The situation described in the Movie has occurred throughout history and the world (to one degree or another) including the US, the motivation to pretend it hasn't or could never happen again is either childish disbelief or overt thought that if an enemy is to succeed in this happening they must not allow the natives to believe it could happen, by ridiculing it or decrying it as a xenophobic thought that only a racist could think of.

I know there are some auto-phobics (throughout history and all over the world) who group together and want nothing more than a change to some visioned utopia and the only way would be through a successful invasion by those who they believe could bring that change, or maybe through internal revolution, or through some kind of foreign colonization (since we are out of unclaimed land this would be difficult). Obviously every country in the world has gone through this, some many times over, old cultures are either wiped clean or swallowed by the new. I liked the original, and never hated any of peoples portrayed as invaders as I met them in real life, just as I've never held any animosities to Arabic, Islams or Muslim peoples (I work at a very culturally diverse company)due to 9-11.

So finally to the idea that some people may become a bigot, racist, or whatever simply by watching a movie, reading a book, listening to a loud mouth on talk radio, all I can say is stupid is as stupid does and you can't stop stupid all you can do is lock them up when they break the law, someone who takes a scene from a horror movie as a right to commit a heinous act is not a reason to ban all people from seeing horror movies, if you disagree with an idea or how it is presented then turn the channel, don't buy the book, don't go see the movie, and above all don't try to sound like some kind of enlightened priest of your faith saving the rest of us from the complexities of thought over an idea, regardless how it is presented. — Preceding unsigned comment added by (talk) 16:29, 28 August 2011 (UTC)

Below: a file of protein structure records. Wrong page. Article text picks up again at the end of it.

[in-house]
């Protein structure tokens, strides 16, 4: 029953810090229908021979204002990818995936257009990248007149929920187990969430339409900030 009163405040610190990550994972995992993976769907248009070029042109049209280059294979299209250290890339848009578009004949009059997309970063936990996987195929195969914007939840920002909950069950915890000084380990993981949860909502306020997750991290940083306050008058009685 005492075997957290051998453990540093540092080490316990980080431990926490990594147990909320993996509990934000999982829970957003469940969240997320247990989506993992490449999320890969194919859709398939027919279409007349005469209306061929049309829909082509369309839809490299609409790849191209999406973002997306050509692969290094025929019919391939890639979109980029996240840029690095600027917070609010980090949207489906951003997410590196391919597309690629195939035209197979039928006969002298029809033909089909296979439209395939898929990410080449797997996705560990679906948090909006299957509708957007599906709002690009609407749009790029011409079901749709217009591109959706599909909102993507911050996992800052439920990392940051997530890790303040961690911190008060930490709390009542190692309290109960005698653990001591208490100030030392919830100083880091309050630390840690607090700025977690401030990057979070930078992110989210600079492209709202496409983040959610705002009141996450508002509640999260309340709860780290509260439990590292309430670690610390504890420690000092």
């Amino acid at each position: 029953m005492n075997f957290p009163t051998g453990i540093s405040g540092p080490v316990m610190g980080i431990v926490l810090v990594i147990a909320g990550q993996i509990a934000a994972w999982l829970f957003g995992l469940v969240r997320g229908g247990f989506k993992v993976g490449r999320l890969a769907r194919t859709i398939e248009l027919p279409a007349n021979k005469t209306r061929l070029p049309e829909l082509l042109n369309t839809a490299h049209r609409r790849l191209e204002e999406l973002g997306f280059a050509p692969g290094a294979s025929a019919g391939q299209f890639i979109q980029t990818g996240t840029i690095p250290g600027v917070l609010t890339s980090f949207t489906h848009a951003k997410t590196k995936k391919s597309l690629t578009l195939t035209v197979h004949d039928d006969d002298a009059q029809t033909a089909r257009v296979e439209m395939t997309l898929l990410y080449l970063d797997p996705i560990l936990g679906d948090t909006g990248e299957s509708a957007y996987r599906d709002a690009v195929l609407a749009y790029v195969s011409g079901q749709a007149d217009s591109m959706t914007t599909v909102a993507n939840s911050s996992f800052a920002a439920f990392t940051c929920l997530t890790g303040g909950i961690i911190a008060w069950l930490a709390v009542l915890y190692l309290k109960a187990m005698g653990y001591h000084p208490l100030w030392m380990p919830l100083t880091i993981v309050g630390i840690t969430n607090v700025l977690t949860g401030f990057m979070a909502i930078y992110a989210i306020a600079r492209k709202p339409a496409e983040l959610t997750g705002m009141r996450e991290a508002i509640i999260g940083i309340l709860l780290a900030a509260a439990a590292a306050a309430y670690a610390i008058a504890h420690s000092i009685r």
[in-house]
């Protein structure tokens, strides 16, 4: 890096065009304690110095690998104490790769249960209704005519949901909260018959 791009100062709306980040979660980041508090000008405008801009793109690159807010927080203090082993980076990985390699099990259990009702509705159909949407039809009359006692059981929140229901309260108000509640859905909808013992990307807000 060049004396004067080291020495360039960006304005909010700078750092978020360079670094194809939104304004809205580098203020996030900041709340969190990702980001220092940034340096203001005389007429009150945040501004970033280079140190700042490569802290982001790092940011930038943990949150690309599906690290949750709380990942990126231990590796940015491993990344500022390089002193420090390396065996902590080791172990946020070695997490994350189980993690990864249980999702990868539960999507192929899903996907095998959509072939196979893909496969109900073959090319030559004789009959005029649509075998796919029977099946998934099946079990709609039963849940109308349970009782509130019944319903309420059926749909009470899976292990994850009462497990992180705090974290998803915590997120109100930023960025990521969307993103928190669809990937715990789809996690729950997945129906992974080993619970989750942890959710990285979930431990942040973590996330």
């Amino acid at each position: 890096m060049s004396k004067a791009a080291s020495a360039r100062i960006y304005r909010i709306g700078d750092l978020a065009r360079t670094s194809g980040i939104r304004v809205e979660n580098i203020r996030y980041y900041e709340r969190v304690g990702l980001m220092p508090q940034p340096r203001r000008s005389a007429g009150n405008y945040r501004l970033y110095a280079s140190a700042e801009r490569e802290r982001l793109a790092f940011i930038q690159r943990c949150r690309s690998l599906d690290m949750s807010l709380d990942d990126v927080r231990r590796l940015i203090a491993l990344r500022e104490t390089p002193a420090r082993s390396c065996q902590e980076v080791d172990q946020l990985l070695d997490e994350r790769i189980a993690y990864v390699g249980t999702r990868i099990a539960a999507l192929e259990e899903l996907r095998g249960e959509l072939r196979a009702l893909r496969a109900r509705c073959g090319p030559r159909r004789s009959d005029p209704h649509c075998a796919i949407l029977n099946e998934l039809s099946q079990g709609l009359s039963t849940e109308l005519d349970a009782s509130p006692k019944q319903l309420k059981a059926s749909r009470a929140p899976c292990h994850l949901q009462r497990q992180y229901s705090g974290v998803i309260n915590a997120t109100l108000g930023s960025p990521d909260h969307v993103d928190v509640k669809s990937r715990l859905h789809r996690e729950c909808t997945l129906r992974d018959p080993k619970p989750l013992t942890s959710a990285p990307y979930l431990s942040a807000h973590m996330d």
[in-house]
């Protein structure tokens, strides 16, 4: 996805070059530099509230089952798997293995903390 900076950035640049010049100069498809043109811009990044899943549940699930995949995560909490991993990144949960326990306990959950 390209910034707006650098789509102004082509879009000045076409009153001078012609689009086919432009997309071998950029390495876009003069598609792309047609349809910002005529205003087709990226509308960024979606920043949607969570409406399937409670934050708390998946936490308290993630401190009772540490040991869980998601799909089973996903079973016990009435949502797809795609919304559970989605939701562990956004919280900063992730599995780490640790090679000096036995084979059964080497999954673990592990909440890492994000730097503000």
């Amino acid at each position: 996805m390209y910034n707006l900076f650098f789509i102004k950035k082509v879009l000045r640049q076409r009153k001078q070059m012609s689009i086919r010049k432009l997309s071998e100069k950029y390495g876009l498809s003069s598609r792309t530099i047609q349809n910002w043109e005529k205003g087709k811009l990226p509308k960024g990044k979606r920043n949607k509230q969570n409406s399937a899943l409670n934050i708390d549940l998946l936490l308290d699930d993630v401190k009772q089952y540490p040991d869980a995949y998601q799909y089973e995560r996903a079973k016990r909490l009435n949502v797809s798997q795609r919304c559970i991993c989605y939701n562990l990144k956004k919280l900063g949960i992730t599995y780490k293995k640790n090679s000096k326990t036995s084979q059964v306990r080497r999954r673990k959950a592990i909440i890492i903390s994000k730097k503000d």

A nation that can't successfully invade a country right next to it is going to attempt to cross 10,000 km of open ocean with a green water navy??? (talk) 02:42, 25 December 2011 (UTC)

Poor strategy? In MY work of fiction?! It's more likely than you might think!
... and does NOT equate to a phobia. Hell, writing about a fictional war does not equate to a phobia. The presumption that this film is Sinophobic (or Koreophobic or just xenophobic) simply by having them as the invading force begs the question: Is the presence of an antagonist predicated on the presence of a phobia of all that antagonist's aspects?
I of course believe the answer is no, and the question is idiotic. But to counter the insipid question directly: We see the invading troops portrayed in rather human manners. The orderly and the REMF officer (I think he was an officer) were flirting in the police station, just trying to find some personal pleasure in a war waged on dubious grounds with dubious payoff. This was an obvious attempt to show us these guys are people too, albeit serving a different cause. Does everything need to be lampshaded for you people?
I think the real ignorant xenophobes are the ones who had any trouble reading Will Yun Lee's fantastic acting. Look at his bearing, listen to his voice, study his face--especially his face, he acts with his face in this film to make up for the language barrier like Kurt Russel did in Soldier to make up for the lack of lines. Captain Cho is a man doubting his superiors, his mission, his methods, and the goal of the entire war. Yes, you can see this in his face. Learn to appreciate acting.
-Sctn2labor (talk) 02:28, 25 November 2012 (UTC)

Drop the FORUM discussion, everyone. --Eaglestorm (talk) 04:24, 25 November 2012 (UTC)


Should the stuff about Red Dawn being delayed be added? I think so. (talk) 00:05, 13 June 2010 (UTC)

Yes.Crboyer (talk) 04:47, 14 June 2010 (UTC)

Red Dawn "Fan Site" link[edit]

I understand fan sites are normally linked to, but many of the referencing sites used this "fan site" as the source of their news and photos. This site is the original source of most of these photos that are referred to on their sites. If this site is more than just a typical "fan site" and an actual news source I believe it should be included. Site link: --Geekincognito (talk) 16:08, 16 June 2010 (UTC)

Article Move[edit]

I was wondering if the article should be re-named Red Dawn (remake) because of the MGM crisis, as the film is now highly unlikely to be released in 2010 and no new release date will be set for many months. We can always change the name again if a new date is set. --Klltr (talk) 03:49, 24 August 2010 (UTC)

A move might be warranted considereing the circumstances, lately for unproduced films we have using "film project" as in the cases of The Avengers film project and The Hobbit film project but this is different as the production has been completed.--TriiipleThreat (talk) 11:59, 24 August 2010 (UTC)

  • Well, I suppose we should change it to 2011 at least, since a 2010 release seems to be out of the picture. -LtNOWIS (talk) 14:07, 20 October 2010 (UTC)